You assumed it was cancelled, are you certain? Were they ever notified of the cancellation for both policies, or only one?

Wait–so did the credit union reverse about $4100 of the charge immediately, so now you are only fighting with Esurance over the $400? If not, why not?

Duh --they’re an insurance company!

Sounded to me like he only got back $400.

Ah, I see that now. I think there were back-to-back “theys” that switched antecedents (is that the right word? I probably haven’t thought about the word for “the noun to which a pronoun refers” since high school English class).

If I’m understanding correctly, they never had your new checking information when:

  1. You were married to the ex; and
  2. You were involved in paying for the insurance on the ex’s car.

So at what point did you authorize them to withdraw anything for the ex’s vehicle?

I agree, it sounds super-shady. They may have a real claim against your ex, if she never bothered to cancel insurance on that car, but I really don’t think they can hold you liable for her insurance policy, if you explicitly canceled your policy with them.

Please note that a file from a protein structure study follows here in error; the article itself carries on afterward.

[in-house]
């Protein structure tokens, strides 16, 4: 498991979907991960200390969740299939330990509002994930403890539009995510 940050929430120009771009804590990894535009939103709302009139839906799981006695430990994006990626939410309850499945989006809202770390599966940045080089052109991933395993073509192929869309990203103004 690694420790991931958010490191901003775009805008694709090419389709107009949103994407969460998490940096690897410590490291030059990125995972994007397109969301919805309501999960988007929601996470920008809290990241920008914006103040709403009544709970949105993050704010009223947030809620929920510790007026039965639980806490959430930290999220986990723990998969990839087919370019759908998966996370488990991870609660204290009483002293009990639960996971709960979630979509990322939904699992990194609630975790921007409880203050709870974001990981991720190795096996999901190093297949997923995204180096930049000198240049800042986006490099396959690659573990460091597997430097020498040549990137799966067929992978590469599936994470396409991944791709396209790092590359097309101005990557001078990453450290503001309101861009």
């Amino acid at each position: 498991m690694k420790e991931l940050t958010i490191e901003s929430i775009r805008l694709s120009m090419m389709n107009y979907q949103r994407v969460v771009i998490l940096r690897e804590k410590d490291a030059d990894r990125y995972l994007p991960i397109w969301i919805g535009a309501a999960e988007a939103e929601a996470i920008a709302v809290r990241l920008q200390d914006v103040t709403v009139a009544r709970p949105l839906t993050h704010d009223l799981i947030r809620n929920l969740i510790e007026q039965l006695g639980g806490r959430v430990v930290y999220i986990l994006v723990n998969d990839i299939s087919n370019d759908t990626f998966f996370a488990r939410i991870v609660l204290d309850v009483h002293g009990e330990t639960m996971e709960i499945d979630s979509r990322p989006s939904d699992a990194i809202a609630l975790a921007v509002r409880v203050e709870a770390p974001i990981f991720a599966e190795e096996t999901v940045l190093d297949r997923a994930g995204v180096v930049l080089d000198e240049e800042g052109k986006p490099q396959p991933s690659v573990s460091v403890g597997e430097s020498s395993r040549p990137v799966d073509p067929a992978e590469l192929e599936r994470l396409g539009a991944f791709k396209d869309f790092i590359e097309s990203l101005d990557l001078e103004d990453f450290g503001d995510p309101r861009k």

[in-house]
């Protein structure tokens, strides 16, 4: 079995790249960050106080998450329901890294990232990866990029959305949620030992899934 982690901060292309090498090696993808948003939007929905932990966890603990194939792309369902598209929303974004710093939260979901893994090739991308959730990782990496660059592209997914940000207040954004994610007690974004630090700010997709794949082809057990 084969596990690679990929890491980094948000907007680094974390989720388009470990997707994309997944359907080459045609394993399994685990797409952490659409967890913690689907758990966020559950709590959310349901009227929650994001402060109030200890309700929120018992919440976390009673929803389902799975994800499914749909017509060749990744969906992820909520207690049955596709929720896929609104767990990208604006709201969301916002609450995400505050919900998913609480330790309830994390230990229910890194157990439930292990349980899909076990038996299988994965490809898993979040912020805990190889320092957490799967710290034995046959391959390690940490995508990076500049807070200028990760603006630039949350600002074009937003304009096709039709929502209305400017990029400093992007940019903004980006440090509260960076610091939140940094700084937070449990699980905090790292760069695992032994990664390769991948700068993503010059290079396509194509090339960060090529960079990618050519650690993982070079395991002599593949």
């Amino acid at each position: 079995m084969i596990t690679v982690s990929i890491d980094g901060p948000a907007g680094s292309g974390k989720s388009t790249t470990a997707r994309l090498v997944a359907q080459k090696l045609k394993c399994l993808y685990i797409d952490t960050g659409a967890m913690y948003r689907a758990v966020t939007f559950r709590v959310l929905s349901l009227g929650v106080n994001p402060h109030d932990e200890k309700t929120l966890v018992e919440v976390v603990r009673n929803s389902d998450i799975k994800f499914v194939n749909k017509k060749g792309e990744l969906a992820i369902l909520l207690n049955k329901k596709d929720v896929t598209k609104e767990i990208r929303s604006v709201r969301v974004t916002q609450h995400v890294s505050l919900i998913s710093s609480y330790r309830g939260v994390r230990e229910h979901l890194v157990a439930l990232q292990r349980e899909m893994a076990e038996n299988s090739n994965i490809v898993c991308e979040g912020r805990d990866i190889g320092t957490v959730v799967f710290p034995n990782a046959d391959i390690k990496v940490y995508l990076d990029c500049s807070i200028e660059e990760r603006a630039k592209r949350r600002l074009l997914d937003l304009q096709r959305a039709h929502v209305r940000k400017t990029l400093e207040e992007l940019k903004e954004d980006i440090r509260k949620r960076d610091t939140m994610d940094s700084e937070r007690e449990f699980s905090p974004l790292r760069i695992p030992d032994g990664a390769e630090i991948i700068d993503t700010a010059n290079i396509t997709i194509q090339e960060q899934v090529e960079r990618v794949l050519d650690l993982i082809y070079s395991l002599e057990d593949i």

I’m confused. If I don’t pay my insurance within a grace period, they assume that I don’t want to continue it. Hell, in the past when I changed car insurance, I don’t think I ever actually had to notify someone that I was cancelling it, I just stopped paying it and started paying the new one. How the hell would it be legal to come after you for years of back dated insurance??? Especially for an ex-wife?

Hell, I’d have been on the phone with the AG office the very day I heard of that one.

I always assumed this also, until the insurance company my brother had turned him over to a collection agency. Since he had been living with us they keep calling me every few days. I have explained to them repeatedly that he won’t be paying it as he has been dead for 2 1/2 years now and does not drive any longer.

I’ll bet you never do this again.